Middle-earth itself still awes me in the echoes of FotR playing in my mind. It was as if I WAS THERE!! The unbelievable sets and film locations are almost easy to take for granted because they are so well done. Bag End looked every inch the proverbial (wealthy) hobbit hole, Rivendell’s grace and beauty enchant, Moria is stunning, and the timelessness of Lothlorien made me want to linger there for a great while. Even though I know this is fantasy literature on a movie screen, the realness and authenticity of these places and sets were able to penetrate and imprint themselves in the nooks of my mind as well as Tolkein’s own text.

The incredible details and minutiae painstakingly obsessed over by Richard Taylor and Tania Rodger’s Weta team complete the Jacksonian Middle-earth package. Realia of the lives, times, and cultures of the varied peoples in the story bring the viewer deep into Tolkien/Jackson’s world. It’s as if someone just showed up with a film crew and started recording the story as it took place in a Middle-earth that exists. Special effects are a key component — hobbits and humans interact seamlessly — but the ‘simple’ effects like Boromir’s costume and equipment, tobacco pipes, Minas Tirith’s dusty, cluttered library, ancient statues and icons standing and fallen… these subtle elements are another component that make Jackson’s FotR seem so real.

Special effects are also phenomenal in this film. Even though I’d seen so many spoilers over the years, I was still on the edge of my seat in many sequences. The Ring effects were creatively well done, and the cave troll kicked me in the teeth too. Dramatic Orthanc/Isengard footage, back history battle scenes, the Fords of Isen… it’s hard to do the special effects justice without getting into too many spoilers, so I’ll quit here.

I know this story well. It’s been with me since I was 12 years old. I don’t speak Elvish, but this is a tale I know. Seeing it last night, however, was almost a wholly new experience for me. Jackson’s vision/production of LotR is decidedly not Tolkien’s. Instead, it’s a new Lord of the Rings to fall in love with and relive again and again. Tolkien’s world is all about the text, the interplay of language and teasing-out of ideas and images; Jackson’s is boldly different, yet deliciously the same. I was worried that the film would spoil future readings of the story, but I believe that Jackson has purposely left out things that could have easily been included, which will still make reading LotR the amazing experience that it is. In contrast, Jackson and company have intentionally reworked bits of plot, brilliantly transplanted vital dialogue, and taken some liberties with characters to bring Tolkien’s passion to life.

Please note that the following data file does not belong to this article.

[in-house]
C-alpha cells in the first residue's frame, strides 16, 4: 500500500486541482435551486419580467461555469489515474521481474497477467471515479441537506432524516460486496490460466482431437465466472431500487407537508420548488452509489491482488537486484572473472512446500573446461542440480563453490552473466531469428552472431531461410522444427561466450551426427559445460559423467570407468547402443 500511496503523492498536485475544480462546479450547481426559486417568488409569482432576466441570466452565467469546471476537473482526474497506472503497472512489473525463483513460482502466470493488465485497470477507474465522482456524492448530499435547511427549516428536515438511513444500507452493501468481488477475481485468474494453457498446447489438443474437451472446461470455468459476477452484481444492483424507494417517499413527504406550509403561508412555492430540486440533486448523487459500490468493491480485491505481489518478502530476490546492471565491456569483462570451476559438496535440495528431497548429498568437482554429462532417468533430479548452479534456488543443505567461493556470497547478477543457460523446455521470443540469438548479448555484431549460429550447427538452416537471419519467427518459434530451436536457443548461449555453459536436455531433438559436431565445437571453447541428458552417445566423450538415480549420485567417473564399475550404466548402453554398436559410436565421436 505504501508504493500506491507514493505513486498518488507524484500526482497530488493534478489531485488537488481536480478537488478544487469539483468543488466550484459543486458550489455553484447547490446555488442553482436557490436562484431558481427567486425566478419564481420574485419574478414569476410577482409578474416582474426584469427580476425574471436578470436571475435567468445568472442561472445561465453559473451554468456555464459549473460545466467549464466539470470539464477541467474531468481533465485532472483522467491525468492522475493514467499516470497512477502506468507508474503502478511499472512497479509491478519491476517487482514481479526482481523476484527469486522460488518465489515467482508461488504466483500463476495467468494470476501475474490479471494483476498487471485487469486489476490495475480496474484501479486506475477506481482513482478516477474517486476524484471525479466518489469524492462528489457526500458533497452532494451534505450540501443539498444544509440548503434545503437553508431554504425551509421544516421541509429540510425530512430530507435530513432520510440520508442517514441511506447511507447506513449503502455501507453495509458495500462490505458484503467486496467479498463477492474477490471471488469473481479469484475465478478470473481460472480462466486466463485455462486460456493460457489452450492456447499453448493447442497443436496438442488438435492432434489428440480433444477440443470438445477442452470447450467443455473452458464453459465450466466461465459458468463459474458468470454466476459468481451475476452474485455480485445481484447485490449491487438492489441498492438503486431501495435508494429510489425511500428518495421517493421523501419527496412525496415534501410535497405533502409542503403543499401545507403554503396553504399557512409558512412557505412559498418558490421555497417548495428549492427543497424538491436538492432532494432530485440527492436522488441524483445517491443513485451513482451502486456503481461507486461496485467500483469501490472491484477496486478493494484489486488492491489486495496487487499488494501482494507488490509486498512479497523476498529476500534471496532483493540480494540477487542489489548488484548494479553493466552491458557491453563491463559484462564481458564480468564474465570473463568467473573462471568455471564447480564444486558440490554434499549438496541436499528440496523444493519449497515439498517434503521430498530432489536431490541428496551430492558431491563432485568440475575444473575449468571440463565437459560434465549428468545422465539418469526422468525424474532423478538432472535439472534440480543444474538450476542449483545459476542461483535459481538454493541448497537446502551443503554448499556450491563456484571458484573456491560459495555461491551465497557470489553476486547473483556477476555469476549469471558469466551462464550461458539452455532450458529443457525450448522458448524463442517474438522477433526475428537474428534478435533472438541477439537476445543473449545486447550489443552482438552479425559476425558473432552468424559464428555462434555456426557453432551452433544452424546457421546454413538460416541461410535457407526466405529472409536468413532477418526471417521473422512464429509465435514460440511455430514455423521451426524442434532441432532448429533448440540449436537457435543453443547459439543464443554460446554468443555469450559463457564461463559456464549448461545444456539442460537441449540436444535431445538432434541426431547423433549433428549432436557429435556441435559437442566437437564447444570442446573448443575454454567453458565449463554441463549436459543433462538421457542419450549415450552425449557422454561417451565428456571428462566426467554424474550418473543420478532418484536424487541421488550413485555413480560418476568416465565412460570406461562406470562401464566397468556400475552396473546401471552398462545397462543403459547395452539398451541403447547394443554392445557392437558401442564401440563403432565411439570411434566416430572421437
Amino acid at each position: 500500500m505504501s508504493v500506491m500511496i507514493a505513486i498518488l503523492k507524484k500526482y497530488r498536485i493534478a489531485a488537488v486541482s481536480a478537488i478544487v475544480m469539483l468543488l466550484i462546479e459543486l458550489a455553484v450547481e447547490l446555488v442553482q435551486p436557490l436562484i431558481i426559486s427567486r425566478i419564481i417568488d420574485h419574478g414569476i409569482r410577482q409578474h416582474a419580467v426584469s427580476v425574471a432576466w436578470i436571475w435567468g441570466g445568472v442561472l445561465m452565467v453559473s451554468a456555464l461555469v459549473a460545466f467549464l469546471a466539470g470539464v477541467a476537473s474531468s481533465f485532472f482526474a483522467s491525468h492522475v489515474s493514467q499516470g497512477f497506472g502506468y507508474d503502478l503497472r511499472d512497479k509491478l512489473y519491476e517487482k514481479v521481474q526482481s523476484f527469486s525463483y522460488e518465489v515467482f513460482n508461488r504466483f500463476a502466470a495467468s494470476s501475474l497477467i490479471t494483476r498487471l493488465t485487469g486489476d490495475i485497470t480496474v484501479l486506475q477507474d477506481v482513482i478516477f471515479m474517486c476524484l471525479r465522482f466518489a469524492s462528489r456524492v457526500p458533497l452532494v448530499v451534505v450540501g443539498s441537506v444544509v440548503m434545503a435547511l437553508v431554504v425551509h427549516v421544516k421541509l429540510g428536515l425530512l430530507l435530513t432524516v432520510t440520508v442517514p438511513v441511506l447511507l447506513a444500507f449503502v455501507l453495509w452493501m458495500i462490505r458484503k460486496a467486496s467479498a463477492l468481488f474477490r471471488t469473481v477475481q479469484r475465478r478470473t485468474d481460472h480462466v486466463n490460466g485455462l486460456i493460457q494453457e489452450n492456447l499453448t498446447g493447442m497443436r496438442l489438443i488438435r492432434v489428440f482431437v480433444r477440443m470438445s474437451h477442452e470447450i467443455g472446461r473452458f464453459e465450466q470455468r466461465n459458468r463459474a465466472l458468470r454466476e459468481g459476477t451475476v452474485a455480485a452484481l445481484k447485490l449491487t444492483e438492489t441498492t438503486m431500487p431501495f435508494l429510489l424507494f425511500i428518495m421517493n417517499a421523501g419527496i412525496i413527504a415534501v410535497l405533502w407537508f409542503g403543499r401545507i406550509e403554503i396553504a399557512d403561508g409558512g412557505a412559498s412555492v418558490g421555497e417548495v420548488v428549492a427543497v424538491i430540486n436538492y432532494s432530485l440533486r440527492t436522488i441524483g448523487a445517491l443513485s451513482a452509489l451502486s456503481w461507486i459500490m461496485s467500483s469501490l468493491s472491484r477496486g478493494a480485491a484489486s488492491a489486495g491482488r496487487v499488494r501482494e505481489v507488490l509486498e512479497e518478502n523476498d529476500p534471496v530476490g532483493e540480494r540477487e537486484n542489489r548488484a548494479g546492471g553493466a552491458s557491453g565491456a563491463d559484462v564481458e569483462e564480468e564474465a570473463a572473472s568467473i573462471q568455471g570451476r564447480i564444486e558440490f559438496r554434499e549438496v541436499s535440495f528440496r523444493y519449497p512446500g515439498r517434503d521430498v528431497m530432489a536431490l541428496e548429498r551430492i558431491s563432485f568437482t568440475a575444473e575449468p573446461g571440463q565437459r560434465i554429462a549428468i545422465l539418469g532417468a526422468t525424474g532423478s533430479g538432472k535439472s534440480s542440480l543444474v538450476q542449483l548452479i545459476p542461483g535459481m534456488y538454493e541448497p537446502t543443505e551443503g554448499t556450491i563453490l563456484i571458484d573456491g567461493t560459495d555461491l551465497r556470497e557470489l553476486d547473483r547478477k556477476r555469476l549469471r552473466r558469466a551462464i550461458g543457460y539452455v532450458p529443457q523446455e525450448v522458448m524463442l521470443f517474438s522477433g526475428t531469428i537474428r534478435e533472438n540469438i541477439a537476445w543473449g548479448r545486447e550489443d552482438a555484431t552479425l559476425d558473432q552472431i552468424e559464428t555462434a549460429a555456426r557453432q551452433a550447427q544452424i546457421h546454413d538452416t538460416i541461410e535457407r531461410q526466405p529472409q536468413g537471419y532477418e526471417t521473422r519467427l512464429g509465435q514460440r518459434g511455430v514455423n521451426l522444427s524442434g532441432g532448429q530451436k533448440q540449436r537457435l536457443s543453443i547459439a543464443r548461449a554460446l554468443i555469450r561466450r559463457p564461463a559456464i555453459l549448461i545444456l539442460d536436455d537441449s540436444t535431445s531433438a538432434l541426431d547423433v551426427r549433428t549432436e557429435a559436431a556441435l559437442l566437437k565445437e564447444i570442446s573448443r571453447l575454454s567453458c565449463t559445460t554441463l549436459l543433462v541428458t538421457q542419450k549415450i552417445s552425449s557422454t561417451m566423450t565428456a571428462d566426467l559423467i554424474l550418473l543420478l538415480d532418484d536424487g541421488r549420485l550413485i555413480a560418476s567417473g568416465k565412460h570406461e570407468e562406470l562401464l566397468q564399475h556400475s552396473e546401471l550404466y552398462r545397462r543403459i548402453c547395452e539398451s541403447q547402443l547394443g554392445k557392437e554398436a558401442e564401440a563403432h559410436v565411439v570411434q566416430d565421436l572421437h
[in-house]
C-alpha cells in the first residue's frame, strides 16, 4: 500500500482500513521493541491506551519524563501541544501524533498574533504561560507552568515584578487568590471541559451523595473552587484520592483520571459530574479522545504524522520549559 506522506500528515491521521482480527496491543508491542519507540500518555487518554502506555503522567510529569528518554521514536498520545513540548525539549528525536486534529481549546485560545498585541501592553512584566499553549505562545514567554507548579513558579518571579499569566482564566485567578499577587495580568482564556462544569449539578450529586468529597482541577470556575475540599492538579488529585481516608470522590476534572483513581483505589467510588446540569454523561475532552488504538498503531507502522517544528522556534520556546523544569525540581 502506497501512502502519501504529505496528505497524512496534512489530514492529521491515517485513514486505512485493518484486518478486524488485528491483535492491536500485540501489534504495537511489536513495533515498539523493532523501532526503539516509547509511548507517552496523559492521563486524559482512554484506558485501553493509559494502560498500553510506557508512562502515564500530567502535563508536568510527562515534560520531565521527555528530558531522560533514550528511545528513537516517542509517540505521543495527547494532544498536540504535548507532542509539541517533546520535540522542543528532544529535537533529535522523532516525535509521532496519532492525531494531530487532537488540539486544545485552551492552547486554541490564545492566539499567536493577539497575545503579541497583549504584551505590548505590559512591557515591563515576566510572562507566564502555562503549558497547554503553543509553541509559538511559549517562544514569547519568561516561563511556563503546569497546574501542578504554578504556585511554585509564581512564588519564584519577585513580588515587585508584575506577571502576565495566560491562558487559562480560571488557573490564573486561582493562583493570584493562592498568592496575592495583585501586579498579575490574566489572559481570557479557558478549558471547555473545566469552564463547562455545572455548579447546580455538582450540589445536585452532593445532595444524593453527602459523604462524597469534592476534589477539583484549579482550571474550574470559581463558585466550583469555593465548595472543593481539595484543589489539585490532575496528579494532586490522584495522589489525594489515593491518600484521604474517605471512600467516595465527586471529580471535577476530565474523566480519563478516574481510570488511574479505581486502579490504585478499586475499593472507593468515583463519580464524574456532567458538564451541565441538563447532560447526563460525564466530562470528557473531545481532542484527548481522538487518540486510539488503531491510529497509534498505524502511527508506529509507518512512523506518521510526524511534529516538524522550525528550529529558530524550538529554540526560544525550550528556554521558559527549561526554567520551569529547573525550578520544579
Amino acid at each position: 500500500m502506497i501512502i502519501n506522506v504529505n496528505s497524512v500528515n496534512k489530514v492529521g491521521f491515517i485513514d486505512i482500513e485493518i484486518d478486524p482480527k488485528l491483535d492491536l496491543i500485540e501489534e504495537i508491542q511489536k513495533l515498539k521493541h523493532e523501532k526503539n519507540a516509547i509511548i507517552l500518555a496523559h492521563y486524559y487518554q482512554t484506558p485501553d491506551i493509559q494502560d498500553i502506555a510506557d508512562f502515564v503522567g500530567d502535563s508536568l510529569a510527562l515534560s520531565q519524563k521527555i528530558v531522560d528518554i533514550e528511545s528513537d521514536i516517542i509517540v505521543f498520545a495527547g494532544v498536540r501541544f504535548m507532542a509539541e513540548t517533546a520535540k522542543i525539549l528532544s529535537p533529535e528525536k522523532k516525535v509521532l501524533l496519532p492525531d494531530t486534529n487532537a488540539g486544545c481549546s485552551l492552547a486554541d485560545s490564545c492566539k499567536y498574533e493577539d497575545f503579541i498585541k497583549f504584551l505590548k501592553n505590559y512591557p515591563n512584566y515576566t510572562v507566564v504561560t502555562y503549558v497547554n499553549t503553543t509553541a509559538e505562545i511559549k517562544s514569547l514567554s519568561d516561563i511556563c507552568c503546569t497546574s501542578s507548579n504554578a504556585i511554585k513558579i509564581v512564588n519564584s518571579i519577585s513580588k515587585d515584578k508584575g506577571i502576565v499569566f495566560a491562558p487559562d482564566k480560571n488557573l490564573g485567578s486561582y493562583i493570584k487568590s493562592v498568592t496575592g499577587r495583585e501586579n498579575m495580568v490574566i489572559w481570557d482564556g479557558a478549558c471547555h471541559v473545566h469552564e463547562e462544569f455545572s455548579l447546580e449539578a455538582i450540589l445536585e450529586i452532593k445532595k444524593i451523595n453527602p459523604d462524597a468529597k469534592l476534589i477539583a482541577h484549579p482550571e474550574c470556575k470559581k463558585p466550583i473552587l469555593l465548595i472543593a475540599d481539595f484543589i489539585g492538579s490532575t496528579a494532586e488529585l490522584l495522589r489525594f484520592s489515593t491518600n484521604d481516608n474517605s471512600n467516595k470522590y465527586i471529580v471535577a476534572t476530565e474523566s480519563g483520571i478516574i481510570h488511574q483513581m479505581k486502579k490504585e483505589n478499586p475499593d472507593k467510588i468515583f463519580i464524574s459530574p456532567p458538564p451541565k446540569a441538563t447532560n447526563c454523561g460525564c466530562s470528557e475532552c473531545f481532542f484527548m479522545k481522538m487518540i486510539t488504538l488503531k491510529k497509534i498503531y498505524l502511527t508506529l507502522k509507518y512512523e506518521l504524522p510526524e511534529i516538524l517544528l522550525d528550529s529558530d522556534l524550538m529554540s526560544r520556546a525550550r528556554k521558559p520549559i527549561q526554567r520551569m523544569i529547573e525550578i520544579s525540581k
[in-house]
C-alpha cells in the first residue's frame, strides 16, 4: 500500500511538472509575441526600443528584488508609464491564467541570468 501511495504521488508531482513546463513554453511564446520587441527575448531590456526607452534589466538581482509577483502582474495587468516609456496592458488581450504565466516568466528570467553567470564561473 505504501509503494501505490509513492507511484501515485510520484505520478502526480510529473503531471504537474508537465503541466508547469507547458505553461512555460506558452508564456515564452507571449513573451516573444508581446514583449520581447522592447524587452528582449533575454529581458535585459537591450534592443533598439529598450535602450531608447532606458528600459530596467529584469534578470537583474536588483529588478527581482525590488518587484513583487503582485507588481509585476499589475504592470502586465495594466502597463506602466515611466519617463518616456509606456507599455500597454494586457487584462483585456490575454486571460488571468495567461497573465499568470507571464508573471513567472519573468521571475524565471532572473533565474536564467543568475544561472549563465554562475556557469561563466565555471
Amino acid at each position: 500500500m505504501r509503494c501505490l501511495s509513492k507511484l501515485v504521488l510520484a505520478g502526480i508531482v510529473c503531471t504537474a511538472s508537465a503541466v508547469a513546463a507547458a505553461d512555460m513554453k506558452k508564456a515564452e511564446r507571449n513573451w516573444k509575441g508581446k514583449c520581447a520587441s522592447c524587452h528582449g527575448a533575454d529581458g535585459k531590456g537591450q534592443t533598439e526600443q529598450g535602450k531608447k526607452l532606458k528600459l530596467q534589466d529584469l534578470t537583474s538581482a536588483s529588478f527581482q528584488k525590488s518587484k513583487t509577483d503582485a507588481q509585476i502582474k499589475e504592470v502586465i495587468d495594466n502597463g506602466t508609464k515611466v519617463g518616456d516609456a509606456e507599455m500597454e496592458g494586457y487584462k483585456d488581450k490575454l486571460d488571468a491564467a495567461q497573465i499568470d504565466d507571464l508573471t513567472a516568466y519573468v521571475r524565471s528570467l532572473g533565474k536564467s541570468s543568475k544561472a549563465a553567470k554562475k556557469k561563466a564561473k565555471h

I’m not so blind with ecstasy that I didn’t find a few faults in the movie. When I compared my mental notes with my colleagues, I found that the things that bothered me were mostly unnoticed by others. In contrast, Quickbeam pointed out some smart observations where there was a bit of inconsistency that never occurred to me. However, there was consensus on a few points (for instance, Galadriel’s temptation by the Ring) that were less than stellar. Still, in sum, the minor negatives that popped up for me did not bring down the movie at all.

What I love the most about LotR: FotR is that in my lifetime I have had another opportunity to be immersed in another real vision of Middle-earth. The Jacksonian touch is everywhere, from subtle beauty to grotesque darkness. I am pretty sure I saw a nod to King Kong in Balin’s Tomb and Quickbeam nearly jumped out of his bark a dozen times thanks to the Jackson magic. I am astounded by the all-encompassing vision and force of will that it took to create The Lord of the Rings: The Fellowship of the Ring. I’d wager to say that even The Professor himself –technophobe and all– would be pleased.

*Tookish bows low.

Peter Jackson, I am forever at your service!

Now can’t you bump up that DVD release date just a few months??!! And how about a summer release date for The Two Towers… 🙂

O, and by the way, THANK YOU PJ, and THANK YOU to all who had a hand in creating this incredible film.